As with trust, there are a number of practical things that leaders can do to emphasise development. One of the biggest tools here is the schools’ performance management or appraisal system. This must not include data-driven targets. Instead, engagement in professional development and evidence-informed practice should be enough.
Secondly, there should be no judgemental high stakes lesson observations as this detracts from a developmental culture where staff feel safe to try new practices and admit to any weaknesses. Instead, all lesson drop-ins should only be used to identify good practice, support teachers, check behaviour and identify any common areas for development that can feed forward into future CPD.
In order for all have to develop, leaders have to prioritise professional development. Here, they need to model their own ongoing development by discussing the areas of practice that they are currently working on, how they are learning and their own successes and failures.
Further to this, leaders have to prioritise the development of their teachers by minimising workload and competing demands from other areas – this may include sensible feedback policies, removal of admin meetings, shared behaviour systems, shared resources/assessments, reduced data entry, reduced reporting commitments, and reduced non-teaching duties.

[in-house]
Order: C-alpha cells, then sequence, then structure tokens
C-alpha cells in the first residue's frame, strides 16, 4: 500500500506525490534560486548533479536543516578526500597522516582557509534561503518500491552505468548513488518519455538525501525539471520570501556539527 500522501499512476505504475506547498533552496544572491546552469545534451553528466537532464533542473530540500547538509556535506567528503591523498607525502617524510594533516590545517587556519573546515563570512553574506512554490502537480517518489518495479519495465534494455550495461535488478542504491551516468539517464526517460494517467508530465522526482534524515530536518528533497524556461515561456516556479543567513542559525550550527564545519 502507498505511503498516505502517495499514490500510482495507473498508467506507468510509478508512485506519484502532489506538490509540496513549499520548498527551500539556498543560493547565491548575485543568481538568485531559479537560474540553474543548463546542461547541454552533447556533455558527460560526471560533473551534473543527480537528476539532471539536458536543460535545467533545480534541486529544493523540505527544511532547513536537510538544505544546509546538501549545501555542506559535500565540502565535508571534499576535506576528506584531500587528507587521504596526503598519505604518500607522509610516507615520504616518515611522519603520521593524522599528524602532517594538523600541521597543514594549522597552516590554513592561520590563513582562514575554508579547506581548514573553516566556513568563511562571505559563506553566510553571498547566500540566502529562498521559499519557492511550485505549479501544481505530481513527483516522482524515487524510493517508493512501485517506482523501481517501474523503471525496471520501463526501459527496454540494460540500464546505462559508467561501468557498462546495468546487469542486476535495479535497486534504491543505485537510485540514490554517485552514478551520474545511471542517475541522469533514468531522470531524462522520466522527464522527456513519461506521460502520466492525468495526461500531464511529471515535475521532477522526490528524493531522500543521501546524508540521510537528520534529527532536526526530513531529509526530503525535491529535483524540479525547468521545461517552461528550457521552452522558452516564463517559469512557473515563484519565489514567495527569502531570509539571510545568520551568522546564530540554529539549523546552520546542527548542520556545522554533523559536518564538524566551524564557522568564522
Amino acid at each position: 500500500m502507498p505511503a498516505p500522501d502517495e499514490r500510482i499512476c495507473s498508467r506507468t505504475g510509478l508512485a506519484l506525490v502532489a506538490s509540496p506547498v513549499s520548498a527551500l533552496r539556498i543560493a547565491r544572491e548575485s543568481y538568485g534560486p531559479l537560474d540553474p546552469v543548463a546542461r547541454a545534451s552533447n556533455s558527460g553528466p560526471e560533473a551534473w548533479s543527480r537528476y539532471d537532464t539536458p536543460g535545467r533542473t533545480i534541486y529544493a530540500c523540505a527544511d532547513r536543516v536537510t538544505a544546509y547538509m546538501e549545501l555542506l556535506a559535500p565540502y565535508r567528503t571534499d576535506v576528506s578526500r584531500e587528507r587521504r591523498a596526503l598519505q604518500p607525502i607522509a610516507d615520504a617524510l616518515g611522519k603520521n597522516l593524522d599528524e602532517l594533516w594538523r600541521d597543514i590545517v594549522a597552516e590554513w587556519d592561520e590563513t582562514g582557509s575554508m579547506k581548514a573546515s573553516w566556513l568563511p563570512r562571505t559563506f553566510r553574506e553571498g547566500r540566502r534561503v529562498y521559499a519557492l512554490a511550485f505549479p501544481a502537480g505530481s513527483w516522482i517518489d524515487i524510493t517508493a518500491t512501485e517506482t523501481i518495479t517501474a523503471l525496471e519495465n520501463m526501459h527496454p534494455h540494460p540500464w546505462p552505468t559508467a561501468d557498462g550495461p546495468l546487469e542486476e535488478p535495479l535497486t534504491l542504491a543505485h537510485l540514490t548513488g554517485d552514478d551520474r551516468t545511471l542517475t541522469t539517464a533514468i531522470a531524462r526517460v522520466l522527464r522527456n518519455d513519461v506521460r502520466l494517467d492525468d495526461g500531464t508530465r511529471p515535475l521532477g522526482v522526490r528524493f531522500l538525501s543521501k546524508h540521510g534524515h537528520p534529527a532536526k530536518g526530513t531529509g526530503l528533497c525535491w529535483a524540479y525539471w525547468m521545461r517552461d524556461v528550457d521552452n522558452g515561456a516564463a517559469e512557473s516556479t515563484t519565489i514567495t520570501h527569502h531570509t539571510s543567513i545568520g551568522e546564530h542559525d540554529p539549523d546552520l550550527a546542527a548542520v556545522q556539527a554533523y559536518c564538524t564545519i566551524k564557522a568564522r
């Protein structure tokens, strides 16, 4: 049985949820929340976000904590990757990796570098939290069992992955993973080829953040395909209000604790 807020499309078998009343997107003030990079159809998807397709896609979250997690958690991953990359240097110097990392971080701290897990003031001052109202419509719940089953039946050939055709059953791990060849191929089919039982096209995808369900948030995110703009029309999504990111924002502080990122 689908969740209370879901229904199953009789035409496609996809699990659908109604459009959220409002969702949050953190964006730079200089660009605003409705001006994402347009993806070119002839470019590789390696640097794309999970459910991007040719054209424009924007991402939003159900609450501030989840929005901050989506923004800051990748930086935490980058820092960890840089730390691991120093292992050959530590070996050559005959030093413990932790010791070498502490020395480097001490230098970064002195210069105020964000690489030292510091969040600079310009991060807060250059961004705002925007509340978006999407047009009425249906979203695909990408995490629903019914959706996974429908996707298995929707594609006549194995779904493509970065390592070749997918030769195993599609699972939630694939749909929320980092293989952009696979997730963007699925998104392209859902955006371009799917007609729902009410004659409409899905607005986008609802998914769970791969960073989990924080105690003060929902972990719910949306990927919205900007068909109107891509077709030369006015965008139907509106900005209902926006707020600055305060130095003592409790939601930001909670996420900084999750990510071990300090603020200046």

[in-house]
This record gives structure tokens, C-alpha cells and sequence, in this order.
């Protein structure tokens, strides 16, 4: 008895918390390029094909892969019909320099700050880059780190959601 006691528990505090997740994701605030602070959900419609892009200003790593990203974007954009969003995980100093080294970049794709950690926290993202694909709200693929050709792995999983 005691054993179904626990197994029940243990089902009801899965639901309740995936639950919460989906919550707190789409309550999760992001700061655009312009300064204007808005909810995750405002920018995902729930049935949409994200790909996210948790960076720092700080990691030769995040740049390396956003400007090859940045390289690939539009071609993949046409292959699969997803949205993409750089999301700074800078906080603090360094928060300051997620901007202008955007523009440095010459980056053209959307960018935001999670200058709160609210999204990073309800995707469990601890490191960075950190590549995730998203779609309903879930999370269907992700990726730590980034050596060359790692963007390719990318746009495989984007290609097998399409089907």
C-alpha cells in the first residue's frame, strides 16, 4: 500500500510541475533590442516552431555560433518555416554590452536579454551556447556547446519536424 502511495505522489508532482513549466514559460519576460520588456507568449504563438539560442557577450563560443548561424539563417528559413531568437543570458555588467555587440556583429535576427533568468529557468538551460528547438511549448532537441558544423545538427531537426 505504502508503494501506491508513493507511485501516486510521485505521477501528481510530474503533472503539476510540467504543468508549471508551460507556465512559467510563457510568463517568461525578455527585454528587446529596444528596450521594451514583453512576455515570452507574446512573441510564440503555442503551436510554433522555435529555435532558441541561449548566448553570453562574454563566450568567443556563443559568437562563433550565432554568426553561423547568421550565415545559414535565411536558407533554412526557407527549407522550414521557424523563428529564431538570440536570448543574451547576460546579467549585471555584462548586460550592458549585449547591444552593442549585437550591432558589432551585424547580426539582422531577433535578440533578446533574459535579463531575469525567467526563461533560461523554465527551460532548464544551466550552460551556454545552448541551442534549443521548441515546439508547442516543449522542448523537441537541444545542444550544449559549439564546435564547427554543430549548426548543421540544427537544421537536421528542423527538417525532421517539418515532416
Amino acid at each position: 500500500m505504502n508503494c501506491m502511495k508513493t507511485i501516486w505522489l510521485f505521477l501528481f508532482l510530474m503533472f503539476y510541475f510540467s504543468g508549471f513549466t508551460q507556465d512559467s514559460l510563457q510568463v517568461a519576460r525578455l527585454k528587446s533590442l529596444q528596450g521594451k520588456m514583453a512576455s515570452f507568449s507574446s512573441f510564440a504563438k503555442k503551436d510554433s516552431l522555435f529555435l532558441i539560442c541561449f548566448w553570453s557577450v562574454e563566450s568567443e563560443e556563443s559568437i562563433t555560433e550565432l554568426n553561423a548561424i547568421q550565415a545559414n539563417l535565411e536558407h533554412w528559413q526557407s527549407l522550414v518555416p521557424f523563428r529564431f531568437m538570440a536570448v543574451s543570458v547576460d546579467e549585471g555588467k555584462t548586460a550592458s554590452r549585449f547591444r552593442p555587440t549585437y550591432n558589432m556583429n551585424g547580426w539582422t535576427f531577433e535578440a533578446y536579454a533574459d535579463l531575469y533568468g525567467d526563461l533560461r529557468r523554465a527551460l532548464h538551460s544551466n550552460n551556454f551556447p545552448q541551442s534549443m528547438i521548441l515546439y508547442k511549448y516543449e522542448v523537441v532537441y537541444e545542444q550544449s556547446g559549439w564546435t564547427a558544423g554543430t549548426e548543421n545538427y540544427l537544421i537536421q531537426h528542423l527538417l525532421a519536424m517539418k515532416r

Finally, leaders must ensure time for teachers to engage in development activities such as external courses and visits, protected time for internal CPD, protected time for collaboration meetings, time for observing others, and individual reading and reflection time.
Use of evidence:
The final enabler for developing an evidence-informed culture is unsurprisingly, the constant and ongoing use of evidence. This ensures that evidence-informed practices are valued and that all teachers engage with them.
Here, all decisions on all aspects of school life should, where possible, involve evidence, from teaching and learning, to the strategies used to improve attendance, increase parental engagement and best provide support for disadvantaged students. This has to be seen as the normal.
Furthermore, leaders have to explicitly explain the evidence behind all of these decisions and make sure that they always question the evidence behind for any changes or new initiatives.
Increasing the understanding and use of evidence-informed practices across the school
Once we have the three prerequisites in place, leaders can start to take practical steps to increase our teachers understanding and use of evidence-informed practice.